Mental health issues hit home for Jim Henry, wife

By Kathy Helms-Hughes

   Pat Henry, wife of Republican gubernatorial candidate Jim Henry, has been touring the state, talking about issues of particular importance to her family and many others throughout Tennessee.
   In candid speeches, Mrs. Henry has been sharing the many challenges she and her family have faced while caring for their autistic son, John Henry, now 24 years old. John also has cerebral palsy.
   In the late 1970s, John Henry was diagnosed as profoundly retarded because he could not talk. The Henrys questioned the diagnosis, but placed John in a center for the developmentally challenged where he could receive professional care since John often lashed out in fits of rage while at home.
   "John had a lot of anger inside him," Mrs. Henry says. "He was trying to say, 'I'm in here. Let me out.' "
   When John was 16, doctors determined he was autistic, not retarded. With the help of an aide and a keyboard, John learned to communicate with his parents through typed messages.
   Jim Henry's experiences with his son led him to take up the cause of the developmentally challenged while he was Republican leader of the Tennessee House of Representatives in the 1980s. He headed a task force that studied state services and worked to get many Tennesseans with special-needs out of institutions and mainstreamed back into their communities.
   In 1997, Henry became president of OmniVisions Inc., a Nashville-based organization with more than 650 employees, that serves as a child placement and service agency for the developmentally delayed and for children with behavioral problems in Tennessee and North Carolina. He has served as president and chief executive officer since then.
   Henry, speaking at Roan Mountain State Park last week, said that when developmentally challenged persons are cut off from mental health services they often end up as vagrants on the streets.
   "It doesn't solve anything. We had a round of that in the early '90s and we found out it wasn't very cheap to cut people off that needed medical assistance. Those are the things that the governor has to bring out. Nobody's going to be the champion for mental health."
   After John Henry was diagnosed as being profoundly mentally retarded, Henry said, the family spent years trying to find services available through the government. "My wife has spent a lifetime trying to find a way through the bureaucracy. We ought to simplify that. We ought not make parents go through that.
   "I was in the Legislature and I thought I was a pretty big shot. I'd call up and say, 'This is Rep. Jim Henry. My son needs this ...' It was difficult enough for me. You can imagine [what it's like for] normal parents and families out there trying to find services for their kids that are disabled."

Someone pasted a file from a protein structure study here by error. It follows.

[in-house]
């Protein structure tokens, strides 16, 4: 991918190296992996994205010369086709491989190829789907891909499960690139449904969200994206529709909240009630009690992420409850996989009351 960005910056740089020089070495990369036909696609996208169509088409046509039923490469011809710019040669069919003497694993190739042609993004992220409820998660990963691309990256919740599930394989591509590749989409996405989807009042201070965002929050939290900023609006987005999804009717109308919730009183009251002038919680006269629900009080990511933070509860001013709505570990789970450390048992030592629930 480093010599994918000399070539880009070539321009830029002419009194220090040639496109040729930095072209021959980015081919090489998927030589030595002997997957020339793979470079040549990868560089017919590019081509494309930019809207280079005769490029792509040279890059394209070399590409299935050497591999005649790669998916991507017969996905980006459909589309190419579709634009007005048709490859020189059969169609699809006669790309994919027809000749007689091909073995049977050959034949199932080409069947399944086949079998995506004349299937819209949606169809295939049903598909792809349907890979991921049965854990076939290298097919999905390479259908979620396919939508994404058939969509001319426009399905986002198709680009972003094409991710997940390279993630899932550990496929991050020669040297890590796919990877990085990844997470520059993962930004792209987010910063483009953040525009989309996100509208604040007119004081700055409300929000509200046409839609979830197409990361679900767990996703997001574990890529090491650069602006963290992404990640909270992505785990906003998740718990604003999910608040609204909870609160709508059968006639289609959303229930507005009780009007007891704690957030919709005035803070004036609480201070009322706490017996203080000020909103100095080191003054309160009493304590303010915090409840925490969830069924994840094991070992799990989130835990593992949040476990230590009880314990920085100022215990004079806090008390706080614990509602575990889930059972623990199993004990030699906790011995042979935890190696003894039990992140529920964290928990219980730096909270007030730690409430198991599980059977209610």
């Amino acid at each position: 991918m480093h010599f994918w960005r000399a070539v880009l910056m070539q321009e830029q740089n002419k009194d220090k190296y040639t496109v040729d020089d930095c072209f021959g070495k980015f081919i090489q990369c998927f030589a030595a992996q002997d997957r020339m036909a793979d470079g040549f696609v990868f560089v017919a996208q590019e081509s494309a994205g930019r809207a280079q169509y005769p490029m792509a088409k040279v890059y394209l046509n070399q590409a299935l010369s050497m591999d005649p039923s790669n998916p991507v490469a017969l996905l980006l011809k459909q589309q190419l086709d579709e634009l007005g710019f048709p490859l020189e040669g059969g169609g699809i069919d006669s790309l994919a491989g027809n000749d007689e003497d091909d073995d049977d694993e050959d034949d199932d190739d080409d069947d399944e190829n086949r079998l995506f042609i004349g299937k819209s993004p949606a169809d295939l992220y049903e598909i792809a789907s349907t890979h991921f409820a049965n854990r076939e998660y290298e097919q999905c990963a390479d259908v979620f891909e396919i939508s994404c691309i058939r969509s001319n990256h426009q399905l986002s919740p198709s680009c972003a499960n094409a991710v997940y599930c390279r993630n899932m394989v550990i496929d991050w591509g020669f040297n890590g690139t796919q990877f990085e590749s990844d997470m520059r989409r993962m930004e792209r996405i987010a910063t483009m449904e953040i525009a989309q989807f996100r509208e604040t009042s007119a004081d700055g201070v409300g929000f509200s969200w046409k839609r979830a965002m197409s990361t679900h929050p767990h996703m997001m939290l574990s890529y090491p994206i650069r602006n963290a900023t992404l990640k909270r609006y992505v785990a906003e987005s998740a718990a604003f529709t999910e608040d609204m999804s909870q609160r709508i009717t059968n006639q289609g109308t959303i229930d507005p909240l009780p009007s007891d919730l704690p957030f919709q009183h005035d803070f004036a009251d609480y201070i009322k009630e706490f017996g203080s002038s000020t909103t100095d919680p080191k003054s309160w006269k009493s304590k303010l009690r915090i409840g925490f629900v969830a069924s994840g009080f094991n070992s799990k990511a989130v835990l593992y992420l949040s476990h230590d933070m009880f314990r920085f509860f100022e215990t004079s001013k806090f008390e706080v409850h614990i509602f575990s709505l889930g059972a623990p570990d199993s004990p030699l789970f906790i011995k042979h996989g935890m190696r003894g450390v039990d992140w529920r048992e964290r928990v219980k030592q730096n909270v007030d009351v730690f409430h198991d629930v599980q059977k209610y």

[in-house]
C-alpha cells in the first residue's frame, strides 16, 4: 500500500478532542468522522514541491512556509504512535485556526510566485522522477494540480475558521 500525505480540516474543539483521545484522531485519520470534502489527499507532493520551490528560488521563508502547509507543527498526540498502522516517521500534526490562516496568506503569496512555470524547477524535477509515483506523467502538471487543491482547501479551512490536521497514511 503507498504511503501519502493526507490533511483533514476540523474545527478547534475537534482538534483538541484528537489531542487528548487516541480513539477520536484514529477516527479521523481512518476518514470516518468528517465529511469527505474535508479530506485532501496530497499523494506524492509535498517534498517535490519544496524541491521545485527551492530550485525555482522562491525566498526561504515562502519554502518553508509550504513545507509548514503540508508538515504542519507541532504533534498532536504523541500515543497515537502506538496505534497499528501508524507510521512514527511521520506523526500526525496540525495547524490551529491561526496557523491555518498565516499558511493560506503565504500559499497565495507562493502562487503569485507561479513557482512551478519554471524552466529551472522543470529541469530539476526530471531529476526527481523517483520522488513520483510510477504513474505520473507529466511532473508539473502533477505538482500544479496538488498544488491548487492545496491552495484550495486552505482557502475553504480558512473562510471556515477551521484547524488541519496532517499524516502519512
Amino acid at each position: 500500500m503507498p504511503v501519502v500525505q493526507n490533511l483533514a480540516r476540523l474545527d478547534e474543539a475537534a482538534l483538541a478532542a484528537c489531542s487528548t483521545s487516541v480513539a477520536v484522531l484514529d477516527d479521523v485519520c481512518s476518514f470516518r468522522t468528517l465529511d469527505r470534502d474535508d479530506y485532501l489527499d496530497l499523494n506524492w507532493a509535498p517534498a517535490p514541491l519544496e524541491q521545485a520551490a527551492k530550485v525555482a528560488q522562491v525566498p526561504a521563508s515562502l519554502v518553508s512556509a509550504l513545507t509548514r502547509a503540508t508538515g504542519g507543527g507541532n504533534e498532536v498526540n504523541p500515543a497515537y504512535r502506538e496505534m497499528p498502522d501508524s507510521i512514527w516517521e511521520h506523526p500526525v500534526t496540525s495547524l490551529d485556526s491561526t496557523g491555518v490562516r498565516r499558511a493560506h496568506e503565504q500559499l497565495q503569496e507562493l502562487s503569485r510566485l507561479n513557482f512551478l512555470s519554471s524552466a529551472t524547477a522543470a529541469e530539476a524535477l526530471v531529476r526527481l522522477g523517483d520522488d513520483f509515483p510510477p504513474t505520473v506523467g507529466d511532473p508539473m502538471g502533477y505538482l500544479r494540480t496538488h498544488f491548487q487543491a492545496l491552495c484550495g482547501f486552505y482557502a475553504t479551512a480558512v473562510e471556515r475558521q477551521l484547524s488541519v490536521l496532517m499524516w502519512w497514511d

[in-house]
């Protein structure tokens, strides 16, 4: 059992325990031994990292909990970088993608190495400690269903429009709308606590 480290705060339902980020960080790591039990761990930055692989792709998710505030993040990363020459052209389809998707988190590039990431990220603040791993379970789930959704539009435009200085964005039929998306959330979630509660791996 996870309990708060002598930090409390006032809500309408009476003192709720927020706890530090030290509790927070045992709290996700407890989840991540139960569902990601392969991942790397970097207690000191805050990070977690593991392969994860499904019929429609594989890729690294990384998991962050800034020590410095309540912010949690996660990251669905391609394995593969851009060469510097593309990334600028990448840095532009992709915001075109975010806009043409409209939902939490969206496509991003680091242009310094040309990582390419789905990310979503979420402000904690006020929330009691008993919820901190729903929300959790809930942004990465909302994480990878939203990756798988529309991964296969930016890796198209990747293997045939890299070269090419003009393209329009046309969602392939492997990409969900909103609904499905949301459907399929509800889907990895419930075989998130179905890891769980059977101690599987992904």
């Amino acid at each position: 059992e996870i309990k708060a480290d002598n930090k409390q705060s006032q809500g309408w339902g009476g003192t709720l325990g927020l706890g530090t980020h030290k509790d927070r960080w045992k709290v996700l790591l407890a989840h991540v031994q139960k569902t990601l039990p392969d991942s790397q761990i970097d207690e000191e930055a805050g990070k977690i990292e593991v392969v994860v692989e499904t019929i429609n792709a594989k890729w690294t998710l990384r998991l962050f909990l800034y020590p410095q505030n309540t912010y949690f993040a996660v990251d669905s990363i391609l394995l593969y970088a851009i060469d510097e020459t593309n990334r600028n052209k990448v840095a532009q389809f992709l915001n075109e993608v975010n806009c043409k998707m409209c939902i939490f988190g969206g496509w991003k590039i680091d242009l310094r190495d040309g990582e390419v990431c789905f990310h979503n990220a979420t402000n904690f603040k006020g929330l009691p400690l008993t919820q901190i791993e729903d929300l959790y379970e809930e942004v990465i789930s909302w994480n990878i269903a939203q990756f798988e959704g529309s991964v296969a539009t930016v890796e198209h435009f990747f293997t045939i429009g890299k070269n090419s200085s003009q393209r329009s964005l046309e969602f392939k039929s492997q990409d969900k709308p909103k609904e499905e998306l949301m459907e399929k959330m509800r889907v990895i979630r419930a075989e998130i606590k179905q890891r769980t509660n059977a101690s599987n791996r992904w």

Henry said the families already are going through enough turmoil just trying to cope with the mental anguish that comes from having a disabled child. "If services are available, they ought to make them consumer-oriented and easy to access instead of making it another traumatic situation for every family to try to access services for kids."
   The number of mentally challenged persons in the state is not overwhelming, so the problem is basically ignored, according to Henry. "They don't squeak a lot, so they don't get much grease. People don't pay a lot of attention to them. But I will tell you that those are the kind of people that can't help themselves, and every society is going to be measured on how it treats those kind of people. We need to treat them in a humane way, and we can afford to do that."
   Having a mentally challenged child becomes particularly tragic when the child reaches adulthood, Henry said. "Children, when they are retarded, everybody likes to cuddle them. But an adult that is 40 years old with mental retardation, it becomes a problem even to bathe them.
   "There's a great degree of adult suicide. The parent getting to the age that they can't take care of the child anymore, and not wanting to turn them in to an institution, often goes in and kills the child, then kills themselves," Henry said.
   While in the state Legislature, Henry began developing respite centers around the state, to give caregivers a much-needed break. "They can get these people somewhere for 24 hours to where they can go get their hair fixed or go shopping by themselves. We have got to develop those respite centers around the state," he said. The nearest center in this area is located in Mountain City.
   Seven years ago, Mrs. Henry was diagnosed with a brain tumor. She had to rely on family and friends while undergoing surgery and radiation treatments. She calls the experience "God's gift," saying that it helped her understand her son's frustration with his lack of independence.
   Henry said he has learned first-hand the need to be compassionate. He has watched how his son struggles to try to do things most of us take for granted.
   "It makes you realize just how lucky you are, and that you do have a responsibility to try to help other people. That motivation is a real reason why I would like to serve the people of Tennessee as their next governor," he said.